This summer, the James A. Garfield Local Schools will be updating three areas of technology in an effort to make communicating with our parents and community easier and more efficient. DIGITAL FORMS We are very excited to announce that the James A. Garfield Local Schools has partnered with FinalForms, an online forms and data management service. FinalForms allows you to complete and sign enrollment, back-toschool, athletic and activity participation forms for your students. The most exciting news is that FinalForms saves data from season-to-season and year-to-year, meaning that you will never need to enter the same information twice! FinalForms also pre-populates information wherever possible, for each of your students, saving you time. You may review your data at any time to verify that it is current. You will be required to sign your forms once per year and after any update. We are asking that ALL parents use FinalForms. On July 1, 2017 we will be importing information from our current system. This will trigger an email sent to the email addresses we have on file. This email will have a link with instructions on how to access your forms and review/complete your information. Opportunities will be available for parents to come in and complete their forms with assistance upon request. Kiosks will also be available in each of the school offices. If you do not receive an email by July 4, you may directly register at: https://garfield-oh.finalforms.com and follow the prompts to create your account, create your students and sign your forms. If you need assistance, you can call the district office at 330.527.4336. Note: If your student is NEW to the district (kindergarteners and transfers), please be sure to click the “New to District” checkbox when registering your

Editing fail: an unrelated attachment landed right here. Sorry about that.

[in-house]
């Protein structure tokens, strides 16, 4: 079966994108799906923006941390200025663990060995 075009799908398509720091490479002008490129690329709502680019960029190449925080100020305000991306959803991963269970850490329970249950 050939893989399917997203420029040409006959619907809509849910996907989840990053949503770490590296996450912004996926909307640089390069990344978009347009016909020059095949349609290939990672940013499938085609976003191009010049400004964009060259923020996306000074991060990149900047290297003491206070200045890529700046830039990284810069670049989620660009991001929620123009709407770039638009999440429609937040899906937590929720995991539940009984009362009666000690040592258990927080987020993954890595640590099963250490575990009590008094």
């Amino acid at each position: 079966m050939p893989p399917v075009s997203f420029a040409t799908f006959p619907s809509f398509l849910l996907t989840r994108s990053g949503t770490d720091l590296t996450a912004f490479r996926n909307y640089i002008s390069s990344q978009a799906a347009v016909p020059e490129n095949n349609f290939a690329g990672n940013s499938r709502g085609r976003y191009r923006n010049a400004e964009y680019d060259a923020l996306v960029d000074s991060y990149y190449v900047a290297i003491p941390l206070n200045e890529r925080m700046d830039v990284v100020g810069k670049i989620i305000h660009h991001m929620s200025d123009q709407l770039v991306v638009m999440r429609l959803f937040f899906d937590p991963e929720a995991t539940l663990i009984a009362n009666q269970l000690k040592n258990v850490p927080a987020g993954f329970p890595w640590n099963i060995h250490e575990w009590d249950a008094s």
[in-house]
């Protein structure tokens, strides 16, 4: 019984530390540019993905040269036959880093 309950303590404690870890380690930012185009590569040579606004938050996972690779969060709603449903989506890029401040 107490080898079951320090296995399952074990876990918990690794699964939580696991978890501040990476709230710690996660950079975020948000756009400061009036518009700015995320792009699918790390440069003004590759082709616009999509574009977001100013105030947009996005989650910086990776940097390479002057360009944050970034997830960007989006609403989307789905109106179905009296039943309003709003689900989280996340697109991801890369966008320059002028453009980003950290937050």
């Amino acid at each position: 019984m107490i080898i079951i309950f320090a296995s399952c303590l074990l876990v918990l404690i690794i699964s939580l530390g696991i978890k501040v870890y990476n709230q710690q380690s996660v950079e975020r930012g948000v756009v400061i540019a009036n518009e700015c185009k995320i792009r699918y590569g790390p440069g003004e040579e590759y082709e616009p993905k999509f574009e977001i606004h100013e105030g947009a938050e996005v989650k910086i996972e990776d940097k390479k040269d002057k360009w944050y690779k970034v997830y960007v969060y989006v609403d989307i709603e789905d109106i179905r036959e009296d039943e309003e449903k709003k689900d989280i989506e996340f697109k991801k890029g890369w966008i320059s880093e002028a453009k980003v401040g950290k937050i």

Help the science community by taking pictures along The Maple Highlands Trail Calling all bikers who like to explore Nature! Hit The Maple Highlands Trail with your bicycle and cell phone or mobile device and help build a photographic inventory of plants and animals seen along the trail using the free iNaturalist crowdsourcing app. Geauga Park District’s iNaturalist Photographic Bicycle Blitz is scheduled for Sunday, June 18, 1 to 3:30 p.m. at Headwaters Park. Our program will begin at the Crystal Lake Shelter with an introduction to the iNaturalist app and how to use it. Then we’ll ride out on the trail to find things to photograph. The iNaturalist app is available from the App Store (iPhone version) or Google Play (Android version). Please have the app loaded onto your phone or mobile device and create a free account before attending this program. Registration is not required. For more on Geauga Park District offerings, please call 440-286-9516 or visit Geauga Park District online via www.geaugaparkdistrict.org, Facebook, Twitter, Instagram or YouTube.
Let’s Go Camping!
student. NEW WEBSITE & MOBILE APP On July 1st we will also be releasing our new website and mobile app. The new site provides easier navigation, integration with our Facebook and Twitter accounts as well as a much-needed facelift! This website will integrate all of our communication. Information will follow soon on how to sign up for new phone calls, texts and emails through the new website as it will be replacing our Edline notifications. The new website will be located at http:// jagschools.org The JAG Mobile App will allow you to receive push notifications regarding school emergencies, messages or news. You can download the mobile app in the iTunes App or Google Play Stores by searching for JAG Mobile. In the settings you will be able to customize who you receive notifications from. NEW GRADEBOOK Finally, we are pleased to announce that we are moving to a new online gradebook called ProgressBook. This new gradebook allows for real-time viewing of your child’s academic progress online. Information on how to access this new program will come home with your child as we start the school year. Our community takes great pride in having an excellent school system. We want to take full advantage of all the opportunities technology affords us to communicate all of the excellent accomplishments of our students and staff. We know you will enjoy JAG 2.0! If you have any questions, please feel free to contact me directly in my office (330.527.4336) or on my cell (216.534.7413). Go Gmen! Ted A. Lysiak Superintendent